From Devora-Gila Berkowitz:
If the system is indeed evil, and you cannot fight it, then use it to create good in the world, which is what you are doing. Let your conscience rest.
From Brian Smith:
Personally, Facebook has opened me up to a world of people I would have never otherwise met. I have very real relationships forged through Facebook. It provides me a platform that I can use to reach thousands of people with my message.
I don’t mind being advertised to. I don’t care that Facebook knows my habits and likes and dislikes. That allows people with a service/product to provide, to reach me.
People can opt out of using Facebook or Google or smart phones or anything else. If they do choose to use these things, they should understand that privacy is not an option when you do. You give up a bit of your privacy in exchange for using them. It’s your choice.
From Joanna Bartlett:
I’ve had a hard time with FB in general that I’ve brought up before. I think in many ways FB can be unhealthy. And so it feels weird to advertise to people on FB.
But this is the current reality for business. Especially a micro-business like mine. FB isn’t getting rich off my $80/month in ads. How else do I reach my audience?
It’s a convenient argument to try and make individual people responsible for their impact when their actual impact is tiny compared to the corporations and industries that have the actual huge impact.
If there are issues with how FB has been used to, say, cause elections to go a certain way, me not using FB to run ads won’t change that.
I’m probably not being very coherent, but I finally got my head around meeting people where they’re at to find me and the work I do, and FB ads are part of that and it’s OK. It’s not perfect, no. But it’s OK.
From Sandy Freschi:
This is a powerful question for pause and consideration. I have had more than one person contact me to talk about a product or service that they saw that I liked on Facebook. In all cases, I did not endorse the product with a like. I didn’t even know what they were. So that tells me that there is some manipulation going on. That said, I understand that there is manipulation in the system and do my best to not be naive about buying into it. Many people don’t understand and they may fall prey to some of these manipulative practices. That’s what bothers me. Not everyone is educated about propaganda and can be taken advantage of.
On the other hand, the power of the algorithms is undeniably great for getting things in front of me that I would find interesting or beneficial. So I personally don’t have a problem with that aspect of Facebook and Google practices… and YouTube for that matter.
The reality is that as long as Facebook and Google dominate the internet this is where most of the people are going to hang out. So do we abandon the masses and seek smaller alternative, perhaps less manipulative, platforms to grow our businesses or do we go with the big guys… regardless of how unethical they are behind the scenes? It’s a tough question to answer and a sticky place to be for all of us.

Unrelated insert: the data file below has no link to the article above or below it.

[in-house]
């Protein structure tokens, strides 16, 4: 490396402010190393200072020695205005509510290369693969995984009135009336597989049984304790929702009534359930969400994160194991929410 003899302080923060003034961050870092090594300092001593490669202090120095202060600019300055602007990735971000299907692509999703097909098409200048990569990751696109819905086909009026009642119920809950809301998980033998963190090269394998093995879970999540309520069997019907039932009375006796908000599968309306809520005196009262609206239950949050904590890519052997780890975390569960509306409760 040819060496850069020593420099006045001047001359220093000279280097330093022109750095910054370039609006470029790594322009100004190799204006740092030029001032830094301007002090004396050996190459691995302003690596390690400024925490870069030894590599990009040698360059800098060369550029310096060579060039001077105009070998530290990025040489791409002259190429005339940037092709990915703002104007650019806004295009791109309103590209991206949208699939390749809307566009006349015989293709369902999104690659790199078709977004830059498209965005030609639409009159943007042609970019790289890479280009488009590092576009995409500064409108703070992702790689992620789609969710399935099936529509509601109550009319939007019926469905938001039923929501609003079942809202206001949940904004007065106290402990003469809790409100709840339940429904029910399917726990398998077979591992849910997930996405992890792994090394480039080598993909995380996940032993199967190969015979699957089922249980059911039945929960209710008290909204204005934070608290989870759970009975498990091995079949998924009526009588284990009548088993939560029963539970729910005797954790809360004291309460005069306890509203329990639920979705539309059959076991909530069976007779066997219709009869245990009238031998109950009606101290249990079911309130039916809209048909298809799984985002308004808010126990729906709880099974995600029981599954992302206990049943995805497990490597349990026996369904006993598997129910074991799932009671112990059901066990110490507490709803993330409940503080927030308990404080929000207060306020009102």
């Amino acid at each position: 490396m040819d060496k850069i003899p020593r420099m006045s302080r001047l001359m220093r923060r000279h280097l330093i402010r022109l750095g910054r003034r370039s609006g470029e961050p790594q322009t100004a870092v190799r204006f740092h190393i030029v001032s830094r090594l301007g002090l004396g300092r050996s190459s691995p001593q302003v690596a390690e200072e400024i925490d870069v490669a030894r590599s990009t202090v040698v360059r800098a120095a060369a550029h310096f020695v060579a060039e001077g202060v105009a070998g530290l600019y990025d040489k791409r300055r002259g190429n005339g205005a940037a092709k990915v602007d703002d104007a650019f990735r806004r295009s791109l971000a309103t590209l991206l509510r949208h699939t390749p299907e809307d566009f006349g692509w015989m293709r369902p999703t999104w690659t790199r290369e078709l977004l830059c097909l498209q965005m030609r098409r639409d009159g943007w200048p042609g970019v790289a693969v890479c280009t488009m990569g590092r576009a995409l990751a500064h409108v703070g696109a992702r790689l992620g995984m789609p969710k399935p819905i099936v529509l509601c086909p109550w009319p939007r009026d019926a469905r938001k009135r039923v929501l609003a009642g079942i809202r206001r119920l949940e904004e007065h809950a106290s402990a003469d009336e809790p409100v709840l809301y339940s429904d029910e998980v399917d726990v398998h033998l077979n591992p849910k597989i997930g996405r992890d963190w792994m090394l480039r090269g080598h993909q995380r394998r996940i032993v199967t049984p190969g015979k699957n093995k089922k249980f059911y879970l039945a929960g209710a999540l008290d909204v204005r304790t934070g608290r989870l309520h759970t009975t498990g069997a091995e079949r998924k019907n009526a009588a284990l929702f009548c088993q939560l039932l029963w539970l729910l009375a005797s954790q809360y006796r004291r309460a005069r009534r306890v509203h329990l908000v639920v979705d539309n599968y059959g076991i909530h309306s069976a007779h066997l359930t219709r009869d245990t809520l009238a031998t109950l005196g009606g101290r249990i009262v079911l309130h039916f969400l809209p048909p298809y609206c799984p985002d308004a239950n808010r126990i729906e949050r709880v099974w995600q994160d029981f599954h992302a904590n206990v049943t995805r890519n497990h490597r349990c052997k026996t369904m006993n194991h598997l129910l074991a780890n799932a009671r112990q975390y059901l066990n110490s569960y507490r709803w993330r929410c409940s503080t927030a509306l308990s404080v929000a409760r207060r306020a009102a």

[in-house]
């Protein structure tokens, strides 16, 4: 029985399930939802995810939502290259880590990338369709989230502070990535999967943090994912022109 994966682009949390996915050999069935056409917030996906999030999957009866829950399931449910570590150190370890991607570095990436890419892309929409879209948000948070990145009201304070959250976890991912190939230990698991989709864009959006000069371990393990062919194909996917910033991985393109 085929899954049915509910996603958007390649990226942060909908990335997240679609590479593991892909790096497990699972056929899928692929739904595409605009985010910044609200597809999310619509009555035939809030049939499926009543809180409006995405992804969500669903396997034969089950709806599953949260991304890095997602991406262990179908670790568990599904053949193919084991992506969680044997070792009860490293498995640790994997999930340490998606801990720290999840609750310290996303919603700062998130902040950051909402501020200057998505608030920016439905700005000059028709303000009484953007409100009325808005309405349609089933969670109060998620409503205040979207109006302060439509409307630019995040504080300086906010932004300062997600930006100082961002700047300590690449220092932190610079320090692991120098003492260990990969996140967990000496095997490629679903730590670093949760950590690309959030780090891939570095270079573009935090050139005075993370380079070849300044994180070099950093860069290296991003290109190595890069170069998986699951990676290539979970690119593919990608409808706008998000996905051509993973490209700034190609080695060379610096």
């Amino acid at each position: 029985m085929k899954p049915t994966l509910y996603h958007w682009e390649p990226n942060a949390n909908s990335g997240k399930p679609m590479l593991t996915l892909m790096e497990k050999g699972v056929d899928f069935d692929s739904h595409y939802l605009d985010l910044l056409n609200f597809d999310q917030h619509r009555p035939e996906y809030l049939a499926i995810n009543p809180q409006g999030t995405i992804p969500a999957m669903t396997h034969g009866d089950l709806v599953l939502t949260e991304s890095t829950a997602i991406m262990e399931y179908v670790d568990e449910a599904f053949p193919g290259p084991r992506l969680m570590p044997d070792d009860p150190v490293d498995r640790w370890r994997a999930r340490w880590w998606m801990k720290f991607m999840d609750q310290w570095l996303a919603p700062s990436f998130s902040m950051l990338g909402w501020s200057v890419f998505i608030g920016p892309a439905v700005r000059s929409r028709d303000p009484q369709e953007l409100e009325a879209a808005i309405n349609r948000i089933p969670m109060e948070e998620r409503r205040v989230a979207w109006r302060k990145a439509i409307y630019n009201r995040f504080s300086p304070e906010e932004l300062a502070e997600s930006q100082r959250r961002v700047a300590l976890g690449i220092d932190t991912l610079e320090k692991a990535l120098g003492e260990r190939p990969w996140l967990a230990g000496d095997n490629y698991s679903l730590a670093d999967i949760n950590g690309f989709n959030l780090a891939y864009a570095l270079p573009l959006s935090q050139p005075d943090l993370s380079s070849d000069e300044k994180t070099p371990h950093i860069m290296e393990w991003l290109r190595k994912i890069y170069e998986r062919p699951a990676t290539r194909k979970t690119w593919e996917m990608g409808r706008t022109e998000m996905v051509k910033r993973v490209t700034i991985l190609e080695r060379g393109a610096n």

From Ilse Noppen:
FB and Google have indeed brought great things. Yes, they are unethical in many ways. Actually, your Facebook Marketing Course opened my eyes to how much data can be collected about me… it has shocked me. This means we have to be aware as users that anything we post, put online, even when deleted, is open to others, including the companies mentioned. Nothing is ever really deleted. As a citizen, I therefore take responsibility to protect myself but also to show up the way I want to, consciously. That is one layer.
In a digital world small business don’t have many alternatives to spread their message. And I don’t know of anyone who has been harmed by FB. On the other hand, I know a lot of people who have fallen for those fishing emails, and been blackmailed!
So, though I resent FB in many ways, I believe I can use it to spread authentic messages to reach people who I can help, and who are responsible citizens so to say.
It’s about choosing battles indeed.
The good you can do actively is clearly higher than the potential harm those companies might do.
From Mojca Henigman:
A challenging email indeed, but also a good opportunity to examine your position on this and reconfirm or change it. It’s essential to do this periodically I think!
I agree with choosing your battles, and whilst there might be negative sides to these corporations, the aim shouldn’t be to phase them out and throw the baby out with the bathwater.
The aim should be more strict regulations as to how this data is used. If political fear-mongering campaigns are steering whole nations into more hate and separation, then of course it’s serious.
But small business owners trying to spread their well-meaning message, to reach just the people who might want to hear from them? Not the same issue at all, and to call us colluders is going a bit far. I don’t think that advertising our products/services/messages from a well-meaning, authentic place constitutes supporting unethical corporate behaviour.